Leeds prison inmate tried to sell gun to fellow convict for £650

A CONVICTED criminal from Leeds who tried to sell a pistol and ammunition to a man he met in prison was foiled after the pair’s plans were overheard.

James Clague and Yamin Hussain have been given jail sentences of 11 years each

Yamin Hussain arranged to sell a 9mm pistol and ammunition for £650 to James Clague, a fellow inmate who police said was going to use the gun to “seek revenge against others he believed had wronged him”.

Hussain, 23, of Camberley Street, Beeston, arranged for Clague to collect the gun from a third party in Leeds when he was released from HMP Wealstun near Wetherby.

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But their plans were overheard, police say, and reported to the prison governor, stopping Hussain from making the final arrangements.

As a result Clague, 28, from Seaton in Cumbria, travelled down to Leeds but was unable to buy the gun.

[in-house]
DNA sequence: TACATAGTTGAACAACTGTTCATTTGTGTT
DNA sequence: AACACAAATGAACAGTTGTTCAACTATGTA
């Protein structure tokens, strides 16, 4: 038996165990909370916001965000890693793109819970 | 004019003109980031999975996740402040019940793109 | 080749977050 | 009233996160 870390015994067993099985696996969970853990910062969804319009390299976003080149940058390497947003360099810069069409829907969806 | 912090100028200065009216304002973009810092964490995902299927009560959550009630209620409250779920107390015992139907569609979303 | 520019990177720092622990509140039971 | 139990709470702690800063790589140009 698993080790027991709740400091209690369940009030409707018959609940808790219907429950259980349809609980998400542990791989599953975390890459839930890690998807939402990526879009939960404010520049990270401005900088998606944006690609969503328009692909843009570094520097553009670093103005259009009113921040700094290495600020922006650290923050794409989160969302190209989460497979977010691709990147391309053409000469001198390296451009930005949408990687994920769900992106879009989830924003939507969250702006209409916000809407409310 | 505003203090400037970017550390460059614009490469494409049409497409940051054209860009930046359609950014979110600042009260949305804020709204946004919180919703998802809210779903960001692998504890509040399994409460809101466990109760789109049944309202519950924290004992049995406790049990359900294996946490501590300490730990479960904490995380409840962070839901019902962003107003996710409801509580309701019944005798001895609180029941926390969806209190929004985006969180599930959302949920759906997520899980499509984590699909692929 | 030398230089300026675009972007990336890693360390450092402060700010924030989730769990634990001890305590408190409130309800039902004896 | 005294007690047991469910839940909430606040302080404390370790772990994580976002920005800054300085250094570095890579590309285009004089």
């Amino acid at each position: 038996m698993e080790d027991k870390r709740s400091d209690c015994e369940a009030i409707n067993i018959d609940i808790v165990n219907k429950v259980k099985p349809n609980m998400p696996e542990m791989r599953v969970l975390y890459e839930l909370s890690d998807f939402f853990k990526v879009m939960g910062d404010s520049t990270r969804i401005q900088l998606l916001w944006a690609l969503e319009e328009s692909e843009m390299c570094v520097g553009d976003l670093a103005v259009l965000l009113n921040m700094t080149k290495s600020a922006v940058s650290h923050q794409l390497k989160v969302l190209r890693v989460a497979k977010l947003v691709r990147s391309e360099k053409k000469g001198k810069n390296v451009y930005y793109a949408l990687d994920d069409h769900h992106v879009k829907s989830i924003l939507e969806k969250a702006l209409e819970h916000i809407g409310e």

He returned to Cumbria on the train and was intercepted by armed Cumbria police officers at Carlisle station before being arrested.

The two men were sentenced to 11 years each today at Carlisle Crown Court after admitting conspiracy to possess a firearm with intent to endanger life. Hussain was already serving a prison sentence for robbery with an imitation firearm.

Detective Inspector Ian Harwood of Cumbria Police, who led the investigation, said: “James Clague posed a serious threat to the lives of a number of individuals in West Cumbria.

“Not only that, he planned to do this by arranging with fellow prison inmate, Yamin Hussain, to buy a handgun when released from prison with the full intention of endangering the lives of others. This was a calculated plan to seek revenge against others he believed had wronged him.

“I wish to reassure the community that serious threats to life, as in this case, are very rare, however when encountered Cumbria Constabulary will utilise all powers and resources necessary to safely deal with the threat and protect individuals and the community.

“I wish to pay tribute to the bravery of witnesses in this case who were prepared to take the stand, give evidence and stand up to these thugs. Clearly their contribution has been massive and led to today’s result.

“The sentence today reflects the seriousness of the offending in this case and sends out a very clear message that this sort of behaviour will just not be tolerated in our community.”